Is it possible to completely loathe the premise on which a film is based, while still kind of enjoying watching it? It must be, because that's pretty much where I stand on Bart Freundlich's Trust the Man, starring Freundlich's wife, Julianne Moore, Maggie Gyllenhaal (in her third prominent role this year -- don't miss her in Sherrybaby, which opens next month), and real-life best friends David Duchovny and Billy Crudup (who also pal around with Freundlich and Moore, which left Gyllenhaal the new kid in the cast -- an awkward situation Moore quickly remedied by telling her, "We're all assholes").
The chemistry among the cast is great; the film feels, for the most part, like you're watching a group of old friends going through life crises together. The plot, in a nutshell: Rebecca (Moore) is a famous actress who has just taken on a stage play; her husband, Tom (Duchovny) is an ex-ad exec who recently quit his soulless job to stay home with the couple's two young kids. Rebecca and Tom are having sex issues: Specifically, Tom wants more of it ("Twice a day," Rebecca mouths to the couples' therapist (Garry Shandling) during their once-yearly therapy tuneup) and Rebecca doesn't.
Rebecca's younger brother (and Tom's best friend), Toby (Crudup) has been in a relationship with his girlfriend, Elaine (Gyllenhaal), for seven years, and it's going nowhere fast. It's probably a testament to Crudup's enormous talent as an actor that I disliked the character of Toby so intensely that at times I had to physically restrain myself from yelling at him through the screen. Toby is, as Crudup so adroitly put it at the film's NYC press junket, "an infant" -- one of those irritating men who just cannot and will not grow up. He's solipsitic to such an extreme, and treats Elaine like such chattel, that it was difficult for me to buy that an otherwise intelligent woman like Elaine had been in a relationship with him for seven years.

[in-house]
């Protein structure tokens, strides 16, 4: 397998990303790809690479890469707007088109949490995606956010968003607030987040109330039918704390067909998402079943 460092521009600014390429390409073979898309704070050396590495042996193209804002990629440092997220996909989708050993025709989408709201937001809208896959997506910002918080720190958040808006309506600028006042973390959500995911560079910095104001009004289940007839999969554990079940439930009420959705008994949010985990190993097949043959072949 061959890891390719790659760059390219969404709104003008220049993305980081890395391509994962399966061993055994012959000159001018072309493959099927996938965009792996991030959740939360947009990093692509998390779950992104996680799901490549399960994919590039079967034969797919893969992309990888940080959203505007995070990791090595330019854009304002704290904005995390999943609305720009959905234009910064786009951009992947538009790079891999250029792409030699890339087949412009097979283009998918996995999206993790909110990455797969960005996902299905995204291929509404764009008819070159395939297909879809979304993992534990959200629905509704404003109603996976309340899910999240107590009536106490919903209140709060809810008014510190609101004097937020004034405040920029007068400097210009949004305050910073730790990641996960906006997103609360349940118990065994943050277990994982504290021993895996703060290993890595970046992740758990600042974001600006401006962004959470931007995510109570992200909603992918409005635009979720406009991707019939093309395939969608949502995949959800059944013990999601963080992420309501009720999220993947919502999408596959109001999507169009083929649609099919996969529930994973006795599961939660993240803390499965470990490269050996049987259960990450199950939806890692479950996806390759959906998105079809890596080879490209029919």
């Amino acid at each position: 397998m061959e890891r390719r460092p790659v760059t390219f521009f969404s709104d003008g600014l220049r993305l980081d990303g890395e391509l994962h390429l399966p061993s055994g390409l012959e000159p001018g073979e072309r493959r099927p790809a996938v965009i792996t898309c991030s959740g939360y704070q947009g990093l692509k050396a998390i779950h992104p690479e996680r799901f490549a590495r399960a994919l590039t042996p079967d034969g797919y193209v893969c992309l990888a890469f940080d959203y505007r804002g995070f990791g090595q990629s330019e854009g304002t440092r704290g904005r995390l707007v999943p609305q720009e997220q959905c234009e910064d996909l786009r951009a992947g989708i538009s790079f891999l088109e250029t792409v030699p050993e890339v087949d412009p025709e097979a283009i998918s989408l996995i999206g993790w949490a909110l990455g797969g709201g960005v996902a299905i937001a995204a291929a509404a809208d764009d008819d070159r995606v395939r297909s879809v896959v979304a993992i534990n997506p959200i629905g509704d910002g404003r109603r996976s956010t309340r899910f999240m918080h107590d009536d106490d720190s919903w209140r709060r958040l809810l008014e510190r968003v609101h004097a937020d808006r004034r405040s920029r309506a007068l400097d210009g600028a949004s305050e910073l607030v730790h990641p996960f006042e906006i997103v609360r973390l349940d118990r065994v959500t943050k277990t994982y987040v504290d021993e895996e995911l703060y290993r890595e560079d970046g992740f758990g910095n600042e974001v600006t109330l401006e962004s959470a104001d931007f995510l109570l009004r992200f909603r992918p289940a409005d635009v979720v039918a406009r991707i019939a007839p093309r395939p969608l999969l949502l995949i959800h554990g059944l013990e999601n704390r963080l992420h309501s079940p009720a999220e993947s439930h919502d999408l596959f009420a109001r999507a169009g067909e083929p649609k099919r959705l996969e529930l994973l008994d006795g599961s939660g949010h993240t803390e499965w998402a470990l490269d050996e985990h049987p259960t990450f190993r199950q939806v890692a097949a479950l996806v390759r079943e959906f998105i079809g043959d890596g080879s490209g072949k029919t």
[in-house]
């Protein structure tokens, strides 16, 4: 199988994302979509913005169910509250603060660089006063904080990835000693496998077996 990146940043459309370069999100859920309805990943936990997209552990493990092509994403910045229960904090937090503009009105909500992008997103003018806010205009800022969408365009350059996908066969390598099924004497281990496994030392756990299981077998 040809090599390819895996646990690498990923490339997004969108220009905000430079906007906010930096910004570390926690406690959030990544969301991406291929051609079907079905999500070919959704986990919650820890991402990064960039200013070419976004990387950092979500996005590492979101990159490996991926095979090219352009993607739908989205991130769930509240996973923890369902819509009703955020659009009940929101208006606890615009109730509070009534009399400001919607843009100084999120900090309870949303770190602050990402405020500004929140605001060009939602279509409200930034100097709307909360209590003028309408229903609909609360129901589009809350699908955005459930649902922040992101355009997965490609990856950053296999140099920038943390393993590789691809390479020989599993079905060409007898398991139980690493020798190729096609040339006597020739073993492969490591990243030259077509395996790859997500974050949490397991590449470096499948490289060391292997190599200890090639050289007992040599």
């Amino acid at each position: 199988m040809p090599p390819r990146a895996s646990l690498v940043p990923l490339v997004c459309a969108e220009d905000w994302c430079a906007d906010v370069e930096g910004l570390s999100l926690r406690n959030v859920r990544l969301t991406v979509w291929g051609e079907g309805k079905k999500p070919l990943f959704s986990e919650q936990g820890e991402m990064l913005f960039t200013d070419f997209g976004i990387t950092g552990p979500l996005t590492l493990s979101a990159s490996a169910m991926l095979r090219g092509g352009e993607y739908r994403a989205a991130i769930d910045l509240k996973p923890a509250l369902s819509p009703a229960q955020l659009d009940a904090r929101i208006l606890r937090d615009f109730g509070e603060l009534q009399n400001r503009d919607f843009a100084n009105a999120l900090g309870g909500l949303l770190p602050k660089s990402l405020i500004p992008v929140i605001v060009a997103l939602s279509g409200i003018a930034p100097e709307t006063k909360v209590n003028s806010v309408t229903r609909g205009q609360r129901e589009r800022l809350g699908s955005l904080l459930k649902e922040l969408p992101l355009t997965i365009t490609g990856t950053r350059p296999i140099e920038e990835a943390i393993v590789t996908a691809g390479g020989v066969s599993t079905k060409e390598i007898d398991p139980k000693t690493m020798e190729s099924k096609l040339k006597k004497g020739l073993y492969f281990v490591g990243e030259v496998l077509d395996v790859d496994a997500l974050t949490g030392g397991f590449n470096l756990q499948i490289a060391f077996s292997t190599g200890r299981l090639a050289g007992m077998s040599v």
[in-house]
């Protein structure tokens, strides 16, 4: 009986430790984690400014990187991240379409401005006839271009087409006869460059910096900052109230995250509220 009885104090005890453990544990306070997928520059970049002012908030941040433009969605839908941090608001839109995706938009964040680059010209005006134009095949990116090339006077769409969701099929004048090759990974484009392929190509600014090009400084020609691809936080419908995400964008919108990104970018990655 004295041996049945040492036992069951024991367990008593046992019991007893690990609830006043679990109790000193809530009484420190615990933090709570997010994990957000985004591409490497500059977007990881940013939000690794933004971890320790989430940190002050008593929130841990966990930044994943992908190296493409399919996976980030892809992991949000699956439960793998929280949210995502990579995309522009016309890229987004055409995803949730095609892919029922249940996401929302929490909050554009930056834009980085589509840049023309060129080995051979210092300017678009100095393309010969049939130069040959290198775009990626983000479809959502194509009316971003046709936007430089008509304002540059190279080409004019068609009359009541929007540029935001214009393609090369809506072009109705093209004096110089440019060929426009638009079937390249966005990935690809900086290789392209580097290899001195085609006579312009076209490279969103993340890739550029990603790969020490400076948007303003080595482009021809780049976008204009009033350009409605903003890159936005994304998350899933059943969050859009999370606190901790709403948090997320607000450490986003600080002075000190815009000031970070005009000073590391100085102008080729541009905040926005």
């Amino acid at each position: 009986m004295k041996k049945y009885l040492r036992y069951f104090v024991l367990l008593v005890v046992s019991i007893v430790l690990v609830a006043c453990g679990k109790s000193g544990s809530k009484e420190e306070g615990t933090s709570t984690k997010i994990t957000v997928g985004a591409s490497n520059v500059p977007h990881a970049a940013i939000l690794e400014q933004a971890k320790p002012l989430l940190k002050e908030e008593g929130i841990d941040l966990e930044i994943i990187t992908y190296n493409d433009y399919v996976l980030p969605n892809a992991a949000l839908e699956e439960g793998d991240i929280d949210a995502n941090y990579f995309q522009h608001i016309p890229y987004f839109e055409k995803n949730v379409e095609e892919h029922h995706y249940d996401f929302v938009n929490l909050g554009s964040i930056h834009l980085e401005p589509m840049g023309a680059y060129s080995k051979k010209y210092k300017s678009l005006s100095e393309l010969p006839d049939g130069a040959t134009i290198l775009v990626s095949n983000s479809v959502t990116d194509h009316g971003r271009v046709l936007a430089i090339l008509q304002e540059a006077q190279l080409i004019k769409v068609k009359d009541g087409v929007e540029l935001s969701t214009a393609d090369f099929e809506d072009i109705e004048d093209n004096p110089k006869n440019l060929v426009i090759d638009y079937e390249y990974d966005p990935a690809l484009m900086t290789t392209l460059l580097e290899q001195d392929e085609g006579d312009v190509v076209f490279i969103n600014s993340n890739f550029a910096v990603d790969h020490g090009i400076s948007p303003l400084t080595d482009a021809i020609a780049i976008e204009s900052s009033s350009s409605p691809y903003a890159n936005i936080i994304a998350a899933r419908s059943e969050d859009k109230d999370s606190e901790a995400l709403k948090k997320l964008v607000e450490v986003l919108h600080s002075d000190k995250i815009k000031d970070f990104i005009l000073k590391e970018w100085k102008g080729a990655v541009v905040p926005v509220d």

And yet, what was perhaps more frustrating about their relationship is that I know some intelligent women with everything going for them who get into this kind of relationship, and who just won't leave. It's baffling, in both the film and real life. Gyllenhaal brings so much truth to her role though; she perfectly captures that innocent hope that someday, this idiot of a man is going to magically morph into a decent partner, as well as her mounting frustration as she realizes he's no closer to the altar than he was when they started. The moment when Elaine suddenly realizes with perfect clarity that she's wasted seven years of her life with this man-child is priceless -- the pain in Gyllenhaal's eyes doesn't seem like acting here at all -- and even more priceless is Toby's utter cluelessness as to why his girlfriend is dumping him seemingly -- to him -- out of the blue.
Duchovny's performance is equally strong, although Tom's midlife crisis irritated me almost as much as Toby's idiocy. Caught in an identity crisis after giving up his career to stay home with the kids, Tom responds -- naturally -- by turning to porn and a sexy divorced mom from his kids' school to reassure him of his manliness. Honestly, this is just an insult to all the stay-at-home dads out there. Of course Tom deals with his crisis by cheating on his wife. Naturally. Perhaps Freundlich was trying to stay far away from Mr. Mom territory by focusing Tom's energy on sex instead of on mastering housework and aerobicizing with the overweight suburban SAHMs, but I knew from the early therapy scene where we were heading.